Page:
Illustration for article titled An Internet Protocol From 1989 is the Quick Fix that Never Died

Welcome to Reading List, a weekly collection of great tech reads from around the web. This week explores the history of the Border Gateway Protocol, how our music recommendation algorithms are studying us, whether Seoul is becoming the new Silicon Valley, and more! Enjoy.


  • Despite years of dire warnings about its vulnerabilities, a protocol developed in 1989 still directs most long-haul traffic on the internet. This fascinating exploration into the “three-napkins” or Border Gateway Protocol details new efforts to fix security weaknesses that are almost as old as the internet itself. [The Washington Post]
  • The rapid rise of recommendation algorithms has revolutionized the way we listen to music. But more than just mapping users’ tastes, it seems that the future of music curation will lie in tracking our individual behavior. [NPR]
  • It’s no longer clear that Silicon Valley is forging the future of technology. A number of cities around the world are now giving the California tech hub a run for its money, none more so than Seoul, which is home to a growing number of startups building chaotic, multifunctional, and decidedly original apps. [The New York Times]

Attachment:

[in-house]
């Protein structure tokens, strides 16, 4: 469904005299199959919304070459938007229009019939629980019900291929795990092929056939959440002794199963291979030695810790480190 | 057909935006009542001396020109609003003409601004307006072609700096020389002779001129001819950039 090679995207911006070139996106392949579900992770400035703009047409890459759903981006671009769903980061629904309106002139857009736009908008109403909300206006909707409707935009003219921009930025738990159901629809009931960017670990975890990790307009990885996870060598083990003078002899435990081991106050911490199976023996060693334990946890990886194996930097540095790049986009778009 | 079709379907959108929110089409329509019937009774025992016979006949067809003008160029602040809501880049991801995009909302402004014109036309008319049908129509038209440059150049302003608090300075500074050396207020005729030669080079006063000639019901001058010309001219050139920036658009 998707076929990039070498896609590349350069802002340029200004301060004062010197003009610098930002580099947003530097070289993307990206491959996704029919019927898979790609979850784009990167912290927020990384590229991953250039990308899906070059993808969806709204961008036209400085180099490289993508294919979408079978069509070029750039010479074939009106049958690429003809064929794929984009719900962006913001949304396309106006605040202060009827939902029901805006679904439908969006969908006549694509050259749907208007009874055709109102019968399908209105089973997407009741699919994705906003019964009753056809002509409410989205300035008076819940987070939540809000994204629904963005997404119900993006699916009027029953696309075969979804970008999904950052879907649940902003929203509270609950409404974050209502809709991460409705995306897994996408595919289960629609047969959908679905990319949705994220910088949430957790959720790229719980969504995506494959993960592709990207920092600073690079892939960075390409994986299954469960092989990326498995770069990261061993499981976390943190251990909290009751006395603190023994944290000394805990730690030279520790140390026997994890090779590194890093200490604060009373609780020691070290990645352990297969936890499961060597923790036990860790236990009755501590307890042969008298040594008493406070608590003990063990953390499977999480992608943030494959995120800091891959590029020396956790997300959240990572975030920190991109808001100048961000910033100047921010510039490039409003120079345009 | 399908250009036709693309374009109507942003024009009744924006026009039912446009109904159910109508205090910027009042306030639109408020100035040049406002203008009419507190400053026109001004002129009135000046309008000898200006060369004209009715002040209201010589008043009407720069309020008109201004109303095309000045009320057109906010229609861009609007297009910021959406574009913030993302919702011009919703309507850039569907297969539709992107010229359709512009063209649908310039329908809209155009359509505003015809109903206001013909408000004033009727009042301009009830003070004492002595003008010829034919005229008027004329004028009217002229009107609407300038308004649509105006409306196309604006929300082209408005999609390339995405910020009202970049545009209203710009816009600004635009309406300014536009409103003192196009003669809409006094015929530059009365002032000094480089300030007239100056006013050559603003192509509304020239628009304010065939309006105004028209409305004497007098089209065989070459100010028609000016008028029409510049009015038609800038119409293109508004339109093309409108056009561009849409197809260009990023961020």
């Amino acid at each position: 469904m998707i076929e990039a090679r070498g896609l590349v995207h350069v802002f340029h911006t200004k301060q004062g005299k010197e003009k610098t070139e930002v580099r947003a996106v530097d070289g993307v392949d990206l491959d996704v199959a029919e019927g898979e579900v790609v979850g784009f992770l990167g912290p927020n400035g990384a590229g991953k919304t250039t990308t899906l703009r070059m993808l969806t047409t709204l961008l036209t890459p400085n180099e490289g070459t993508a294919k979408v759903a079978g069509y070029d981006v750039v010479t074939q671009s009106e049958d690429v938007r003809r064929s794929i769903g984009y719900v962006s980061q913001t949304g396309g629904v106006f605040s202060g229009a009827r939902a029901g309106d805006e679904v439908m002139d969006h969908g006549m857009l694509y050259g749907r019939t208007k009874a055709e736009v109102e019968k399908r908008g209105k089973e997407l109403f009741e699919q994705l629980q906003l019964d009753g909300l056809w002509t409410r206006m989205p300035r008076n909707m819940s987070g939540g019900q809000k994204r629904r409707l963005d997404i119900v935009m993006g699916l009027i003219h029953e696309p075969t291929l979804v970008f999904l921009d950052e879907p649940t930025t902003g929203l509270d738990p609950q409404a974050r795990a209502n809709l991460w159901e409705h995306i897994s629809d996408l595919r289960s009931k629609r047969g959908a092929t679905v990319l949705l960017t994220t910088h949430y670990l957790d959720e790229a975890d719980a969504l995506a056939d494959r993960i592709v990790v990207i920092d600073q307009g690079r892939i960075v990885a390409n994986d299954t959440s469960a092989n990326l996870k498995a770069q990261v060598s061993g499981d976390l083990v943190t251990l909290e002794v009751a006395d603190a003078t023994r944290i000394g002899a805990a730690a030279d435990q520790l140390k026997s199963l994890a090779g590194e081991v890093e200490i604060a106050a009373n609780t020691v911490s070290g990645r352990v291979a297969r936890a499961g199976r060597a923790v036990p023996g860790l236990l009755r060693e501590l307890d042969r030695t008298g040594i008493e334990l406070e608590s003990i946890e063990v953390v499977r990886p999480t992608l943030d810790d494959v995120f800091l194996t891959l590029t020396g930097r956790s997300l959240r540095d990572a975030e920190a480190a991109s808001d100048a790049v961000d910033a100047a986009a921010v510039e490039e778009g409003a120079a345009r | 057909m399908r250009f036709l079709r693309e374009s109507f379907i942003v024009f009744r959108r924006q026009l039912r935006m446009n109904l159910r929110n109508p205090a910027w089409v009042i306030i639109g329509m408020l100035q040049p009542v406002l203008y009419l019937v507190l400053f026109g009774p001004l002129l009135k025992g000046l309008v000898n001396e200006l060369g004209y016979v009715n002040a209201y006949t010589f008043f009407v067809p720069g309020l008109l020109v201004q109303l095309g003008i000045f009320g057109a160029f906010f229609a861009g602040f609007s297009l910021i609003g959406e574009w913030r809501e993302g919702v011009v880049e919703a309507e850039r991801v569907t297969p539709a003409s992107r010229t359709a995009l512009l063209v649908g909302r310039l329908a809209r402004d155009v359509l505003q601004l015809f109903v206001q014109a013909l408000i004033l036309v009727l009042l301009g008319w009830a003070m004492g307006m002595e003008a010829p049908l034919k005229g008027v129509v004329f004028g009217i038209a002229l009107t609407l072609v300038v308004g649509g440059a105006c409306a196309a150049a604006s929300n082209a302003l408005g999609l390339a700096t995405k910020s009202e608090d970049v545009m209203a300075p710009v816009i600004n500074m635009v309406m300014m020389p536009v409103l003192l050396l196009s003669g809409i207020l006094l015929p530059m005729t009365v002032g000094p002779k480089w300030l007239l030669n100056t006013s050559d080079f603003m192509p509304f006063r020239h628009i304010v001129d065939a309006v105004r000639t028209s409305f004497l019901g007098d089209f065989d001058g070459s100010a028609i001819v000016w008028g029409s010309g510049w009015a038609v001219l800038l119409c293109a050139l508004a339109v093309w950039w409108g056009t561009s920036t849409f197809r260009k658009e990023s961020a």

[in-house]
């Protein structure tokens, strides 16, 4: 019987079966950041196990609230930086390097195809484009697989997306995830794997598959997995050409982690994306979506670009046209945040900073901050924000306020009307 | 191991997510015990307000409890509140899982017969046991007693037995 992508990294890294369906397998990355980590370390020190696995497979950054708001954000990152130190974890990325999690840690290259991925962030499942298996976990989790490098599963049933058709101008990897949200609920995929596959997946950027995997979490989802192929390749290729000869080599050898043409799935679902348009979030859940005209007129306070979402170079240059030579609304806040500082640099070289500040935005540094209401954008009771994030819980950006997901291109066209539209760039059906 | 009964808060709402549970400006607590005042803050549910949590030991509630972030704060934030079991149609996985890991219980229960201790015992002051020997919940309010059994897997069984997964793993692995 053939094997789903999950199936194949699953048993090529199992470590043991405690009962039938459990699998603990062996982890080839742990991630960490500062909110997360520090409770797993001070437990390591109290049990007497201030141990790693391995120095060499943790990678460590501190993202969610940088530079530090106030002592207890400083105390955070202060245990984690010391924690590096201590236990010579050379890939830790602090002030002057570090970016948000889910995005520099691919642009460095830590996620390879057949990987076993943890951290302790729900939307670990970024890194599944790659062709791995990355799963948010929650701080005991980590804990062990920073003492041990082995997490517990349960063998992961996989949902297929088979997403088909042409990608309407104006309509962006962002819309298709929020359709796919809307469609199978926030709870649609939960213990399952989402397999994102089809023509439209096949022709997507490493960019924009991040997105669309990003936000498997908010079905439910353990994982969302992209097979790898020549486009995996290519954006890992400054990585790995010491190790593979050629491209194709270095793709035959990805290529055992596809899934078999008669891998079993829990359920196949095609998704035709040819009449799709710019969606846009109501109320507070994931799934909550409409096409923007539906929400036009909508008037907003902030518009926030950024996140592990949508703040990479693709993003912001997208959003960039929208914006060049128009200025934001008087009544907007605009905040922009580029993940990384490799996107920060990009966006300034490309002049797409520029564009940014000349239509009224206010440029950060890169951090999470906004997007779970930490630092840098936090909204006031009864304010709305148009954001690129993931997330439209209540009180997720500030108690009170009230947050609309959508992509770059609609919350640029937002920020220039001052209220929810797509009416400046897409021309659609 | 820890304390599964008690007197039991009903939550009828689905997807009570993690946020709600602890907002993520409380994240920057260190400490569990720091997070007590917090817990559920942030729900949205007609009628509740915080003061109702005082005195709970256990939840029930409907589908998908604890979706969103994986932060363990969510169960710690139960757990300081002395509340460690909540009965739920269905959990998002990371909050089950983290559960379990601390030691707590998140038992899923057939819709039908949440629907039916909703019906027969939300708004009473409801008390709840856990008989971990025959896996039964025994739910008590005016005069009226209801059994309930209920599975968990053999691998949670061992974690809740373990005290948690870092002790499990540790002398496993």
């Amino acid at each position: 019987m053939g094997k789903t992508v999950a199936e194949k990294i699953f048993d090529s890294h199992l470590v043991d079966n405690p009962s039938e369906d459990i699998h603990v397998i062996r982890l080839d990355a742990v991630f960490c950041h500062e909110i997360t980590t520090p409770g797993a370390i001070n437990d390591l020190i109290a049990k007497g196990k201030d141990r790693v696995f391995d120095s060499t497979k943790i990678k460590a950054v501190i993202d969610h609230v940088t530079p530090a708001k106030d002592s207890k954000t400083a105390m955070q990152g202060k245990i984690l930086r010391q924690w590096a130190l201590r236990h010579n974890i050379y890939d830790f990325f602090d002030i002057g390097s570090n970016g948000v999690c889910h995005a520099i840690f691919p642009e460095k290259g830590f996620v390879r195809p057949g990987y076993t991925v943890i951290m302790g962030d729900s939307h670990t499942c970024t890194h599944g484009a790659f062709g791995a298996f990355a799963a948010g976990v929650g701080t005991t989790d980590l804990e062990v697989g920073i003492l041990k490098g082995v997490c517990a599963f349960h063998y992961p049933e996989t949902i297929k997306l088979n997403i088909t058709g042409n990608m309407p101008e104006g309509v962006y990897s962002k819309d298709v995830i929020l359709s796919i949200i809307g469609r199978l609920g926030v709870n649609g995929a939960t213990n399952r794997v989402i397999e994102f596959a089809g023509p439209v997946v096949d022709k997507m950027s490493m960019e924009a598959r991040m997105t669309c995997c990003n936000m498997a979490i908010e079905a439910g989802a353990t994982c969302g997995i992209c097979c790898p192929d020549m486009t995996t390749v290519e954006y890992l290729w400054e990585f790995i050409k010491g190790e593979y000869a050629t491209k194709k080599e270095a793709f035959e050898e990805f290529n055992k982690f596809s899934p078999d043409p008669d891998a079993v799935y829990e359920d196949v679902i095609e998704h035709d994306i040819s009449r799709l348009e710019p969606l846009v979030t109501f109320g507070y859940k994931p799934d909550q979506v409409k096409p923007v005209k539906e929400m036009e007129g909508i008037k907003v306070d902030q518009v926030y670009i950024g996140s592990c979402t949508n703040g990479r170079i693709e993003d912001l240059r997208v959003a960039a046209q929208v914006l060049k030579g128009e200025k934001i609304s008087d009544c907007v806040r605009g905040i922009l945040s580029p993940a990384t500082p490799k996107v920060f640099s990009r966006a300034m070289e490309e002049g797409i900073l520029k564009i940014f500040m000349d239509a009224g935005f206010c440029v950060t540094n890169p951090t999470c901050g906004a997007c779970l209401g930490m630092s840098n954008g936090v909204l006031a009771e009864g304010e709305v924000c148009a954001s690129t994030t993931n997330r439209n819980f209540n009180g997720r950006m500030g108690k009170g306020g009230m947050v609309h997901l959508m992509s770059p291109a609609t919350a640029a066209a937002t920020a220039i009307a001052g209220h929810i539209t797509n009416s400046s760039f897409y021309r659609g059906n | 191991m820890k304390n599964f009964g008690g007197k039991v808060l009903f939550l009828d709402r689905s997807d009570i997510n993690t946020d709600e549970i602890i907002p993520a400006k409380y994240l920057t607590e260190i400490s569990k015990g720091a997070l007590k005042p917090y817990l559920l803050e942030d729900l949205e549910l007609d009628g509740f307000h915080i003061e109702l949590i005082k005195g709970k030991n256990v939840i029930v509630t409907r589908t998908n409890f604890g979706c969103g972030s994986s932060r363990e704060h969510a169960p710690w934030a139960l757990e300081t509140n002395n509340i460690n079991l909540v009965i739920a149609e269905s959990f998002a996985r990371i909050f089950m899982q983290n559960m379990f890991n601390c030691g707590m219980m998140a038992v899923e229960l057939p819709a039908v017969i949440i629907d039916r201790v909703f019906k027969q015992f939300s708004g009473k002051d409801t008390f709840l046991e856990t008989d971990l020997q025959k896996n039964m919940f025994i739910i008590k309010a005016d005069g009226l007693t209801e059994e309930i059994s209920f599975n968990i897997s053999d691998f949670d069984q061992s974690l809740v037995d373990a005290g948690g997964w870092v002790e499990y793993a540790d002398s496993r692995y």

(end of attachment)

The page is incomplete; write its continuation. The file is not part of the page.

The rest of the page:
• We’ve all encountered chumboxes: Those grid-like banner ads that sit at the bottom of web pages offering up a slew of content you probably couldn’t care less about. But these smorgasbords of botox, fat celebrity pics and questionable diet pills are really just the gateway into a vast sewer of internet schlock. Into the chumpools we go! [The Awl]
  • Style companies like Stitch Fix, which use algorithms and data science to sell women clothes, are trying to bring the convenience of the on-demand economy to fashion. But do technology-driven personal stylists distract from the deeper problems plaguing the women’s fashion industry? [Buzzfeed]

Top image via Shutterstock

Share This Story

Get our newsletter